U.S. officials frowned upon the opening of an Iranian supermarket in Venezuela's capital, saying Thursday that any presence of Iran in the Western Hemisphere is "not something we look very favorably on."
Acting Assistant Secretary for U.S. Department of State's Bureau of Western Hemisphere Affairs Michael Kozak told journalists in a call that the opening of the market shows this is like an alliance of "pariah" states.
"I would be surely surprised if Venezuela is able to obtain much benefit from Iran," said Kozak in his response to a reporter's question about the supermarket. "Iran is willing to play around, is willing to sell stuff to Venezuela when Venezuela really does not have the money to be buying very much."
An Iranian cargo ship docked in Venezuela in June carrying food for the new market in Caracas, weeks after the Islamic Republic had already sent five tankers loaded with gasoline to the fuel-starved nation. The recent deliveries signal a newly blossoming relationship between the two nations in defiance of stiff financial sanctions by the Trump administration against each of them.
The new Megasis supermarket, in the east of Caracas, was launched Wednesday amid a tightening of the coronavirus quarantine. The inauguration was a private event attended only by Venezuelan government officials, Iranian diplomatic personnel and businessmen, according to images a journalist for the Telesur television channel posted on her Twitter account.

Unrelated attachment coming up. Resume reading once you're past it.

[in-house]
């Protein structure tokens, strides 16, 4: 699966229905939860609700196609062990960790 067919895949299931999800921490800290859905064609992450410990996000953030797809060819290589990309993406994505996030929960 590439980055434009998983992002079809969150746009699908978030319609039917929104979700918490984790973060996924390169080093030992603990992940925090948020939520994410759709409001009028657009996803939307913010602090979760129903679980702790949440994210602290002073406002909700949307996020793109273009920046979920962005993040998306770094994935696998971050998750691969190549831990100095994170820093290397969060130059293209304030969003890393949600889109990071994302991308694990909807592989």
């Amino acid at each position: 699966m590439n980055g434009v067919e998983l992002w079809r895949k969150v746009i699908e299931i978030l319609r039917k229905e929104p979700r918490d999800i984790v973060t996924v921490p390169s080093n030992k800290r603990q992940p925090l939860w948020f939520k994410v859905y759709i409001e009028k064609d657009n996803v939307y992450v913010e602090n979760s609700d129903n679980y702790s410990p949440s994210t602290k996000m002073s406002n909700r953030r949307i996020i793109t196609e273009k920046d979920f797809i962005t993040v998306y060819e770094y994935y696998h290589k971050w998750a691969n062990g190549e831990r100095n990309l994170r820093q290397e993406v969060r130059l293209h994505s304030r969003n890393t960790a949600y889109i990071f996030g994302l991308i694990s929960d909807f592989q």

The supermarket is expected to open to the public this week.
Kozak described Iran on Thursday as "the world's biggest sponsor on terrorism."
"Iran is not going to save Venezuela from the situation it has put itself in, but it does put itself in a more dangerous situation by playing these games," he said.
Megasis is headed by Iranian businessman Issa Rezaei, who runs a chain of 700 supermarkets in Iran.
On Tuesday, Rezaei said on Twitter that "our goal is commercial." He also said he is buying Venezuelan products like mangos, pineapples and wood to take to Iran.
Venezuela has the world's largest oil reserves, and critics of President Nicolás Maduro point to the nation's reliance on Iran for gasoline as an example of the socialist government's failure.
The U.S. seeks to oust Maduro, backing his political rival Juan Guaidó.
Maduro blames many of the problems on U.S. sanctions and other measures to undermine his rule. He says the U.S. wants to install a puppet government so it can exploit Venezuela's vast resources.